I have a deep-dive post about it here, but in short, there are a few basic things that make all the difference:

  1. Find your lost super – That crappy retail job you had for six months? You probably have a super fund for it. If you’ve had more than a couple of jobs there’s a good chance you have a tiny little super balance from it, sitting around in the ATO’s accounts, doing nothing. Get hold of it and put it to work! Some tips here.
  2. Ask your super fund to roll your accounts into one – Your main super fund probably wants to do this lost super thing for you – they often have a rollover service to find your multiple accounts and sweep it into your main one. Let them do the hard work!
  3.  Check your insurance – We get given life insurance without asking – but that doesn’t mean it’s either the right amount or free! Check what you’re covered for, if it’s too much or not enough, and how much it costs. I have a really exciting post about this here (because, let’s face it, the only thing more exciting than super is super AND insurance!).
  4. Review your investment option – Chances are, you’re in the same investment strategy as that 50-year-old bloke on the train wearing a too-tight shirt. Which isn’t ideal if you’re young. As a general rule, younger savers can tolerate more risk for higher returns (they have longer to smooth out the ups and downs). Most super funds will be able to give you advice on what’s right for you. Personally, I will be in high-growth until about the time I need to get botox.

Get a better deal on your boring bills – Once a year, it pays to go through all those dull fixed costs and see if you can cut them down. Are you in the right health fund? Who knows – do some Googling, or call one of those iSelect, ComparetheMarket type services.

Could you be getting a better deal on your phone? Probably, if you’re not already on a contract. They bring out better and cheaper plans all the time, so it’s worth shopping around. The tight-arse circles I hang out in online have  been raving about – not an endorsement from me, but can’t hurt to look.

Same goes for your car insurance, power bills and any other painful ongoing cost. Spend a bit of time once a year, and reap the rewards.

Learn about basic investment and finance concepts – Obviously being on this site is a great start. If you’re relatively new here, this post is a good primer.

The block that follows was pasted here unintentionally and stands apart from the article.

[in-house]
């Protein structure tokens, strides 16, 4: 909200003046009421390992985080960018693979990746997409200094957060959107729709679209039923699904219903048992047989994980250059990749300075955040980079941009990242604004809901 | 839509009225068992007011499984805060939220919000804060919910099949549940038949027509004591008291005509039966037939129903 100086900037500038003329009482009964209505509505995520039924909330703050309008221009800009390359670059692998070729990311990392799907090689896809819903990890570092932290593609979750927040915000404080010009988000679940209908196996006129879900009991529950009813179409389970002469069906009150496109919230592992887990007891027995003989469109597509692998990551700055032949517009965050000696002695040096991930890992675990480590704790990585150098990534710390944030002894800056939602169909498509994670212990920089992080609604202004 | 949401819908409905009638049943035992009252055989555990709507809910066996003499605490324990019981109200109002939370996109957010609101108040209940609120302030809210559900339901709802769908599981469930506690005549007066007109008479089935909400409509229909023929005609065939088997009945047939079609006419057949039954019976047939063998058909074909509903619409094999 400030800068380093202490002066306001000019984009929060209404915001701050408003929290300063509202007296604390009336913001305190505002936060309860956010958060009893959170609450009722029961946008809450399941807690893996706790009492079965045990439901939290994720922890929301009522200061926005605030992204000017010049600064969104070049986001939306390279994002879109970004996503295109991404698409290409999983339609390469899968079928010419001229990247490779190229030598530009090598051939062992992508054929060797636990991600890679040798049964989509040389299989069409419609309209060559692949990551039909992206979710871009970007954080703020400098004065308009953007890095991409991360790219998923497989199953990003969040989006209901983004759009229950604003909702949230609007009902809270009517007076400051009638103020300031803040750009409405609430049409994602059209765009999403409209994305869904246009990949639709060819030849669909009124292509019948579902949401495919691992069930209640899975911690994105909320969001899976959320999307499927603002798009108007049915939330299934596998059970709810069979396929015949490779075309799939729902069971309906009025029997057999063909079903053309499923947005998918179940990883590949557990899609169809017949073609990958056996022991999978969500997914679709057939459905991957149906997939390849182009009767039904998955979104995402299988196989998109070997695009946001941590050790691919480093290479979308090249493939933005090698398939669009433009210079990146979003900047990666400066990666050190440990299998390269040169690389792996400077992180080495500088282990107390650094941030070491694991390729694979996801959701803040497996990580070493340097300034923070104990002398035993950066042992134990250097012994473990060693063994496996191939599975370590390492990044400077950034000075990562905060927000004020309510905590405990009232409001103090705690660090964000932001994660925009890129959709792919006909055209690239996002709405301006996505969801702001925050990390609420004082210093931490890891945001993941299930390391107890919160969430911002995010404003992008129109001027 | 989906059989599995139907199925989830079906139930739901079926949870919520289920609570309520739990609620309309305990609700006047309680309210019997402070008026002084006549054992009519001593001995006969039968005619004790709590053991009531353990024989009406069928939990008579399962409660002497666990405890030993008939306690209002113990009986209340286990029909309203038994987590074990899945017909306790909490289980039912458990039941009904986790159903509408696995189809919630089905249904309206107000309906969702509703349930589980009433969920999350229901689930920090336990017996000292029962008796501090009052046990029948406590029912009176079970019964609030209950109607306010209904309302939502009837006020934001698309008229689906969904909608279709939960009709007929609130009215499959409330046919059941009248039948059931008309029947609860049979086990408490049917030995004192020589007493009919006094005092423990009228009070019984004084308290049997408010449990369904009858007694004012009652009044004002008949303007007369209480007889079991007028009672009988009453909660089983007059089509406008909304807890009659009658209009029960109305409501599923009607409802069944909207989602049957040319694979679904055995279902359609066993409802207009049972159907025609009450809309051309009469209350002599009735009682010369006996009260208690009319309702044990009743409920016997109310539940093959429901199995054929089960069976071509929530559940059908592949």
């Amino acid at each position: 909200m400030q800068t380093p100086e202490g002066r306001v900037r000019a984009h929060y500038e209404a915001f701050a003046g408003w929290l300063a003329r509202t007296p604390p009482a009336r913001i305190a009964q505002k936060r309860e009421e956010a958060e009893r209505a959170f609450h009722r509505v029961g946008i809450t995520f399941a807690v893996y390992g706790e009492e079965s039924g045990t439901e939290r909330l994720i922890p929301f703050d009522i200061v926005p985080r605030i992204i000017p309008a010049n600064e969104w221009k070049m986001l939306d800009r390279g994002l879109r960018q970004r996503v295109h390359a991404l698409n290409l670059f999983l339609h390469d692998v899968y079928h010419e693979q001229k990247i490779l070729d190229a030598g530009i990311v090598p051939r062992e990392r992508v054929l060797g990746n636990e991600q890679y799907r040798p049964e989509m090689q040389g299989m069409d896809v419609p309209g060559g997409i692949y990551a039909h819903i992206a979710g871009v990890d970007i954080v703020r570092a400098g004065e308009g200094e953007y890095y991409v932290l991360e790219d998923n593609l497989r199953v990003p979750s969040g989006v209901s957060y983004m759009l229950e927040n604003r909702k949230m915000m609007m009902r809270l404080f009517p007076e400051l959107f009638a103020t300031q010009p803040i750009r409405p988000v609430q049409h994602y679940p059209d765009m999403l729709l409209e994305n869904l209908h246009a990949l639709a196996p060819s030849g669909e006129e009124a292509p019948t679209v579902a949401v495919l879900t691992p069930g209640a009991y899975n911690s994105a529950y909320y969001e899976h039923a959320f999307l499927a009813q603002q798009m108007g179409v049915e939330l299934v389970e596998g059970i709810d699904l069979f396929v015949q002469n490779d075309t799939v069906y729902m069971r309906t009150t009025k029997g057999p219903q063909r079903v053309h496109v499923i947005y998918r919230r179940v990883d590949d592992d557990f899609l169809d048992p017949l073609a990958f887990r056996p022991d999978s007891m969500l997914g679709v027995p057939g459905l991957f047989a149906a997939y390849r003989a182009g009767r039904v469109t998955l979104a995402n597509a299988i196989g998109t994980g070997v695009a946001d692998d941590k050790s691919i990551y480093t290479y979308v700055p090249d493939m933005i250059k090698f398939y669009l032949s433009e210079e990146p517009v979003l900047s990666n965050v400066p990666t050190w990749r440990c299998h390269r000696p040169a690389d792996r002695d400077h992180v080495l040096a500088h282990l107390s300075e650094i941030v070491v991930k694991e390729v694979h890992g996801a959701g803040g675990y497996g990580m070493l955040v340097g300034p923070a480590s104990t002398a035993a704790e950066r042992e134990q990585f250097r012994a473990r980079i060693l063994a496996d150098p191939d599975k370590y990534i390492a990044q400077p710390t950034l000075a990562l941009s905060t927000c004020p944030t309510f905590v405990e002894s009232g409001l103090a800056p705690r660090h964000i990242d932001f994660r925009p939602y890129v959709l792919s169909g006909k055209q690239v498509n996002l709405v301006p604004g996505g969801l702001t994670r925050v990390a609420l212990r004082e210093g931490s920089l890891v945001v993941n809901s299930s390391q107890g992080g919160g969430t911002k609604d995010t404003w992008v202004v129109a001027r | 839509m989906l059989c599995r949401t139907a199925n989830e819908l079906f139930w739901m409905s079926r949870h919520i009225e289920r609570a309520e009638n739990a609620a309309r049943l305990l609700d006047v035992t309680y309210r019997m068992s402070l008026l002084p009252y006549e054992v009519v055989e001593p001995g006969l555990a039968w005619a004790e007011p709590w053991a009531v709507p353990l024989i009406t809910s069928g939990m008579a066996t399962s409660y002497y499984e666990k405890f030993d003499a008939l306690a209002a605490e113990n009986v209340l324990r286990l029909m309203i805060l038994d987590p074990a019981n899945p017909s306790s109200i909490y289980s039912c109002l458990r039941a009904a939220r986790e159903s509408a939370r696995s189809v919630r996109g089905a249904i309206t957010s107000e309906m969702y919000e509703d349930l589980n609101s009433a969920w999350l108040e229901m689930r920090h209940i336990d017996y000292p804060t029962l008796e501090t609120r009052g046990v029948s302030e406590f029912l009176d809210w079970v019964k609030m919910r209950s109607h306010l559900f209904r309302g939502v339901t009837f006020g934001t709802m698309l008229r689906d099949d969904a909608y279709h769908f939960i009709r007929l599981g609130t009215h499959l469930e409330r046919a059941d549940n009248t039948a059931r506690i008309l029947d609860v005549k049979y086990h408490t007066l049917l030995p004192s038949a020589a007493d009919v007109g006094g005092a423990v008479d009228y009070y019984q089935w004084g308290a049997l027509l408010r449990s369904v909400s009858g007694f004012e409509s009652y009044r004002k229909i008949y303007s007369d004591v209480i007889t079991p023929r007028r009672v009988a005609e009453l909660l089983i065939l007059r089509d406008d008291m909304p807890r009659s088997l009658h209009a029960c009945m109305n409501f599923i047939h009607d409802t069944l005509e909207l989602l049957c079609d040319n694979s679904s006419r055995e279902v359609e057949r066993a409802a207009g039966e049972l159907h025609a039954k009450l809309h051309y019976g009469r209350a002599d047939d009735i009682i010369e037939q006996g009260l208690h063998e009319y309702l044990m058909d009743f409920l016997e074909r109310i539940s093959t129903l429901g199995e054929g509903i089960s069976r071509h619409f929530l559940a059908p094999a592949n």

But if you’ve put off ‘understanding compound interest’ to another day, that day is today.

If you’ve ever thought ‘I’ll look into share investments at some point’, that point is now.

If you’ve pondered ‘how much will I need to retire on?’, then it’s time to do some research.

A great resource is the government-funded – it’s designed by financial literacy experts so that anyone can understand it. And it covers a huge range of topics.

And that’s it.

Gosh that was a lot of information for a wintry Sunday morning huh? But you only have to do one thing to make a difference.

And none of those things require diet, exercise or bikini body transformations. So how good is that?

The lazy girl’s guide to making money

One of the burdens of modern life is choice.

Choosing how to spend your time (Facebook, or read a damn book?). How to spend your working years (I’ve spoken to three friends this week about their career dilemmas). How to spend your emotional energy (obsess over 3% body fat gain, or not?).

And nowhere is this more prevalent than deciding how to spend money. So many things seem pressing or important.

We buy stuff because we are used to the instant gratification of retail therapy.

The pressure to look hot, young, thin and hair-free  sees us scooting into salons to address our perceived shortcomings.

And the social groups we move in demand a certain level of spending, on everything from dinners out to expensive hen’s days.

No judgement about any of these things. We are all at the mercy of these forces. (God knows I think far too much about botox on a bad day.)

A very tempting – and understandable – response to this is to minimise the choices we make. In other words, choosing not to choose.